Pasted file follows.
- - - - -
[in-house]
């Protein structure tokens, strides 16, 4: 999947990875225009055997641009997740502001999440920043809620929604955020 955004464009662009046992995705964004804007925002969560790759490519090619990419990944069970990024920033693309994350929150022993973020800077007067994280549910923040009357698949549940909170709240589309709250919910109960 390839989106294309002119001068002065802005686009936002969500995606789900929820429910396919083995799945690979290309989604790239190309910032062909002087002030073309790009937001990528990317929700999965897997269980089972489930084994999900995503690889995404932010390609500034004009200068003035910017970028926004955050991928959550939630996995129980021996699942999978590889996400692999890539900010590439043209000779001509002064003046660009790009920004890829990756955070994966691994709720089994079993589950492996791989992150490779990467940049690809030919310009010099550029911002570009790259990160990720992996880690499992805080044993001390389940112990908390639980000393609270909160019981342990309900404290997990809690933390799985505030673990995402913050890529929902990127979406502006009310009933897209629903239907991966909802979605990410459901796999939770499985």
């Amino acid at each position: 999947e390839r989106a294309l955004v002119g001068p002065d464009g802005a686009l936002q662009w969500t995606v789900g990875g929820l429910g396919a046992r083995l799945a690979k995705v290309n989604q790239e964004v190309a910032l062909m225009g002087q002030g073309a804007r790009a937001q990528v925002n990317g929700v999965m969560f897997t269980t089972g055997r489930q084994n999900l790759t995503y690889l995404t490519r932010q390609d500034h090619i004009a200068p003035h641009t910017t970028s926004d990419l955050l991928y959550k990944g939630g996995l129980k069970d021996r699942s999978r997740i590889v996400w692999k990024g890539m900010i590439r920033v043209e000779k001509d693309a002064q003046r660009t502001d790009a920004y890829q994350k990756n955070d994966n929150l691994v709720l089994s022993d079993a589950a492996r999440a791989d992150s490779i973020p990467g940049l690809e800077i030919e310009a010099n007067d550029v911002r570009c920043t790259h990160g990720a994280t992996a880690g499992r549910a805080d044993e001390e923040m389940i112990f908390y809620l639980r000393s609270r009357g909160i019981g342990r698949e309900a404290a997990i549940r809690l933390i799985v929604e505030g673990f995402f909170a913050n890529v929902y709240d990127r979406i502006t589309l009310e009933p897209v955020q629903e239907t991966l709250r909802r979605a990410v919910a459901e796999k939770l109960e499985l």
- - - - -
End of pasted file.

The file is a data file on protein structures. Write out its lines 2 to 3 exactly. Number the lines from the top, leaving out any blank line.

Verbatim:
């Protein structure tokens, strides 16, 4: 999947990875225009055997641009997740502001999440920043809620929604955020 955004464009662009046992995705964004804007925002969560790759490519090619990419990944069970990024920033693309994350929150022993973020800077007067994280549910923040009357698949549940909170709240589309709250919910109960 390839989106294309002119001068002065802005686009936002969500995606789900929820429910396919083995799945690979290309989604790239190309910032062909002087002030073309790009937001990528990317929700999965897997269980089972489930084994999900995503690889995404932010390609500034004009200068003035910017970028926004955050991928959550939630996995129980021996699942999978590889996400692999890539900010590439043209000779001509002064003046660009790009920004890829990756955070994966691994709720089994079993589950492996791989992150490779990467940049690809030919310009010099550029911002570009790259990160990720992996880690499992805080044993001390389940112990908390639980000393609270909160019981342990309900404290997990809690933390799985505030673990995402913050890529929902990127979406502006009310009933897209629903239907991966909802979605990410459901796999939770499985």
């Amino acid at each position: 999947e390839r989106a294309l955004v002119g001068p002065d464009g802005a686009l936002q662009w969500t995606v789900g990875g929820l429910g396919a046992r083995l799945a690979k995705v290309n989604q790239e964004v190309a910032l062909m225009g002087q002030g073309a804007r790009a937001q990528v925002n990317g929700v999965m969560f897997t269980t089972g055997r489930q084994n999900l790759t995503y690889l995404t490519r932010q390609d500034h090619i004009a200068p003035h641009t910017t970028s926004d990419l955050l991928y959550k990944g939630g996995l129980k069970d021996r699942s999978r997740i590889v996400w692999k990024g890539m900010i590439r920033v043209e000779k001509d693309a002064q003046r660009t502001d790009a920004y890829q994350k990756n955070d994966n929150l691994v709720l089994s022993d079993a589950a492996r999440a791989d992150s490779i973020p990467g940049l690809e800077i030919e310009a010099n007067d550029v911002r570009c920043t790259h990160g990720a994280t992996a880690g499992r549910a805080d044993e001390e923040m389940i112990f908390y809620l639980r000393s609270r009357g909160i019981g342990r698949e309900a404290a997990i549940r809690l933390i799985v929604e505030g673990f995402f909170a913050n890529v929902y709240d990127r979406i502006t589309l009310e009933p897209v955020q629903e239907t991966l709250r909802r979605a990410v919910a459901e796999k939770l109960e499985l």